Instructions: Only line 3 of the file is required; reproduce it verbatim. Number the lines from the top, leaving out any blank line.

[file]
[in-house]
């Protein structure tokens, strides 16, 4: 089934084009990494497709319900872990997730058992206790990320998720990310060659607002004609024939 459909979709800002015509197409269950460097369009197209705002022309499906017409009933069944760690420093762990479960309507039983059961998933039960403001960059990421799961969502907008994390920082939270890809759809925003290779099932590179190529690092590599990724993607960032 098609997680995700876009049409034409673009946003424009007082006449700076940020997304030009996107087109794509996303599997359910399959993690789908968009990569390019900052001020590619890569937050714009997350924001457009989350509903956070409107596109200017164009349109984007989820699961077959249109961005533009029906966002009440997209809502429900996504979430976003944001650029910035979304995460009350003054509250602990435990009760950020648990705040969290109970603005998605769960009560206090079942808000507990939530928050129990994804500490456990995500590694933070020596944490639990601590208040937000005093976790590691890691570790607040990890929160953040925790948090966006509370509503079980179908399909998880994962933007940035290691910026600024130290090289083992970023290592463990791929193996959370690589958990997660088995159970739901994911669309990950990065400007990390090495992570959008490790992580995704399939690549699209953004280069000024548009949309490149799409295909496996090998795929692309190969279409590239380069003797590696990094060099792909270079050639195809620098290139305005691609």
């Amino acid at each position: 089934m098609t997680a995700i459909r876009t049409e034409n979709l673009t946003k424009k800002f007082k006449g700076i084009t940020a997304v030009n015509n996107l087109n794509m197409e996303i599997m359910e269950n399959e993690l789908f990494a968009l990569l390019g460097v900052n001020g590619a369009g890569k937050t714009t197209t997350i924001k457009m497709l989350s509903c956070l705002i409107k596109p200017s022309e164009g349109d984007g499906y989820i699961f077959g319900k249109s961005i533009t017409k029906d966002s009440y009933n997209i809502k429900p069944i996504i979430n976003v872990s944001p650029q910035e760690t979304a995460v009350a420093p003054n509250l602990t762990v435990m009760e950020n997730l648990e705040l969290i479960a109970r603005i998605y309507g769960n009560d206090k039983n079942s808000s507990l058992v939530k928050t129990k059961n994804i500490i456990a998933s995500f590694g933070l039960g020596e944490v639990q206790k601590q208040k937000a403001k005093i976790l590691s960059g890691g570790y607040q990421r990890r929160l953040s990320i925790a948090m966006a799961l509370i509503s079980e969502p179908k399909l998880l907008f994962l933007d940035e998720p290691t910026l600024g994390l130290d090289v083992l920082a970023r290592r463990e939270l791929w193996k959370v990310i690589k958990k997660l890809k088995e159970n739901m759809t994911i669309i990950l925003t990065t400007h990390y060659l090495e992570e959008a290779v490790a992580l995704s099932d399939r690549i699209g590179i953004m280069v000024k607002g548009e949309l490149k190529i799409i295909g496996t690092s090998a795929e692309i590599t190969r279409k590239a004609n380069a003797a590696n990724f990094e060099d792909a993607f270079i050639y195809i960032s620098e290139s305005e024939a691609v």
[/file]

């Amino acid at each position: 089934m098609t997680a995700i459909r876009t049409e034409n979709l673009t946003k424009k800002f007082k006449g700076i084009t940020a997304v030009n015509n996107l087109n794509m197409e996303i599997m359910e269950n399959e993690l789908f990494a968009l990569l390019g460097v900052n001020g590619a369009g890569k937050t714009t197209t997350i924001k457009m497709l989350s509903c956070l705002i409107k596109p200017s022309e164009g349109d984007g499906y989820i699961f077959g319900k249109s961005i533009t017409k029906d966002s009440y009933n997209i809502k429900p069944i996504i979430n976003v872990s944001p650029q910035e760690t979304a995460v009350a420093p003054n509250l602990t762990v435990m009760e950020n997730l648990e705040l969290i479960a109970r603005i998605y309507g769960n009560d206090k039983n079942s808000s507990l058992v939530k928050t129990k059961n994804i500490i456990a998933s995500f590694g933070l039960g020596e944490v639990q206790k601590q208040k937000a403001k005093i976790l590691s960059g890691g570790y607040q990421r990890r929160l953040s990320i925790a948090m966006a799961l509370i509503s079980e969502p179908k399909l998880l907008f994962l933007d940035e998720p290691t910026l600024g994390l130290d090289v083992l920082a970023r290592r463990e939270l791929w193996k959370v990310i690589k958990k997660l890809k088995e159970n739901m759809t994911i669309i990950l925003t990065t400007h990390y060659l090495e992570e959008a290779v490790a992580l995704s099932d399939r690549i699209g590179i953004m280069v000024k607002g548009e949309l490149k190529i799409i295909g496996t690092s090998a795929e692309i590599t190969r279409k590239a004609n380069a003797a590696n990724f990094e060099d792909a993607f270079i050639y195809i960032s620098e290139s305005e024939a691609v």